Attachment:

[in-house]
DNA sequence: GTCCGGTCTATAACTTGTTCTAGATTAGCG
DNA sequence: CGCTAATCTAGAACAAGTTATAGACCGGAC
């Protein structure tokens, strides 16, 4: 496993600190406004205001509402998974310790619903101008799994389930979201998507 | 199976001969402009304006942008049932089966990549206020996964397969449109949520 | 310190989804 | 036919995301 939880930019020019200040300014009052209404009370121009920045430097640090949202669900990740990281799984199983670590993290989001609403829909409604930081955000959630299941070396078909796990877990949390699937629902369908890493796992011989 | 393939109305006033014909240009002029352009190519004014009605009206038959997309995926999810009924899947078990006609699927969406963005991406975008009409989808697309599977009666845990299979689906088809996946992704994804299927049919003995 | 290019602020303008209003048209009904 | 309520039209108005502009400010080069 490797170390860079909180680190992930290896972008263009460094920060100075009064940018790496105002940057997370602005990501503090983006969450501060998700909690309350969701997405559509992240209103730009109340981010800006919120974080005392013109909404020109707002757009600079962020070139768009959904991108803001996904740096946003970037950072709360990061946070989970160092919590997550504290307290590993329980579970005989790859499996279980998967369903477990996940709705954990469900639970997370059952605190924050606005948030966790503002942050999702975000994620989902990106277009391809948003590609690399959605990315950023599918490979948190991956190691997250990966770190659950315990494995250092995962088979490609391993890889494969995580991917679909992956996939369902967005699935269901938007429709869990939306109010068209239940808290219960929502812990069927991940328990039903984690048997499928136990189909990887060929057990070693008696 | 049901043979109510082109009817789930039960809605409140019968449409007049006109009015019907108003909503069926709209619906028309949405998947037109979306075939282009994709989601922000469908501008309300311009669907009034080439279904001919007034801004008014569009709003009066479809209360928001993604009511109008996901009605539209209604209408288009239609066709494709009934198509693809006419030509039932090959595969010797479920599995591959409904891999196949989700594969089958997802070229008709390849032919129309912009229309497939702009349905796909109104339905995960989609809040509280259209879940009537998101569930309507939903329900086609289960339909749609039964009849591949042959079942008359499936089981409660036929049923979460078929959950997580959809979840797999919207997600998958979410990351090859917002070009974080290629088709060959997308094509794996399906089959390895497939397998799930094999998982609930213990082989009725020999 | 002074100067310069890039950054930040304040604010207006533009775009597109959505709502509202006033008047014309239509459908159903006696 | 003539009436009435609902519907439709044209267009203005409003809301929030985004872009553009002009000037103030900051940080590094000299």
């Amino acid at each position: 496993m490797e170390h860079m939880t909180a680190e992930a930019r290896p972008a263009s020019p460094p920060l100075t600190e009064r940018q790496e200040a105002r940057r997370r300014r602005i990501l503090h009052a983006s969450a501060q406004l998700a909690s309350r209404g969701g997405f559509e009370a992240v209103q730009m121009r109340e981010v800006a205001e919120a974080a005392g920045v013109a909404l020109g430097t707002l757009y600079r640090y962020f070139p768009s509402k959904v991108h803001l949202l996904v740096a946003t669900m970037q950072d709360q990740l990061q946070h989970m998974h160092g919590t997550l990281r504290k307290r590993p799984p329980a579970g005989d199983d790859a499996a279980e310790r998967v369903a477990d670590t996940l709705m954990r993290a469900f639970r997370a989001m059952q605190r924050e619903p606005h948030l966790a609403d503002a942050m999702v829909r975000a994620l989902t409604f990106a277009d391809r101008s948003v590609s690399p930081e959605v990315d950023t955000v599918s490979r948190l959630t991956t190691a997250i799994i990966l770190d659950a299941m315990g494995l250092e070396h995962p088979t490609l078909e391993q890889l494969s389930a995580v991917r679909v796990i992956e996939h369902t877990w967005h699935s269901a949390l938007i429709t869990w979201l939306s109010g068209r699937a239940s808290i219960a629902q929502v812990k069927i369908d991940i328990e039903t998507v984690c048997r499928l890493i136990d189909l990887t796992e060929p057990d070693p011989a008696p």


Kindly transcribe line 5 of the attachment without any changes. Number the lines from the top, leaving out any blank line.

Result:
């Amino acid at each position: 496993m490797e170390h860079m939880t909180a680190e992930a930019r290896p972008a263009s020019p460094p920060l100075t600190e009064r940018q790496e200040a105002r940057r997370r300014r602005i990501l503090h009052a983006s969450a501060q406004l998700a909690s309350r209404g969701g997405f559509e009370a992240v209103q730009m121009r109340e981010v800006a205001e919120a974080a005392g920045v013109a909404l020109g430097t707002l757009y600079r640090y962020f070139p768009s509402k959904v991108h803001l949202l996904v740096a946003t669900m970037q950072d709360q990740l990061q946070h989970m998974h160092g919590t997550l990281r504290k307290r590993p799984p329980a579970g005989d199983d790859a499996a279980e310790r998967v369903a477990d670590t996940l709705m954990r993290a469900f639970r997370a989001m059952q605190r924050e619903p606005h948030l966790a609403d503002a942050m999702v829909r975000a994620l989902t409604f990106a277009d391809r101008s948003v590609s690399p930081e959605v990315d950023t955000v599918s490979r948190l959630t991956t190691a997250i799994i990966l770190d659950a299941m315990g494995l250092e070396h995962p088979t490609l078909e391993q890889l494969s389930a995580v991917r679909v796990i992956e996939h369902t877990w967005h699935s269901a949390l938007i429709t869990w979201l939306s109010g068209r699937a239940s808290i219960a629902q929502v812990k069927i369908d991940i328990e039903t998507v984690c048997r499928l890493i136990d189909l990887t796992e060929p057990d070693p011989a008696p």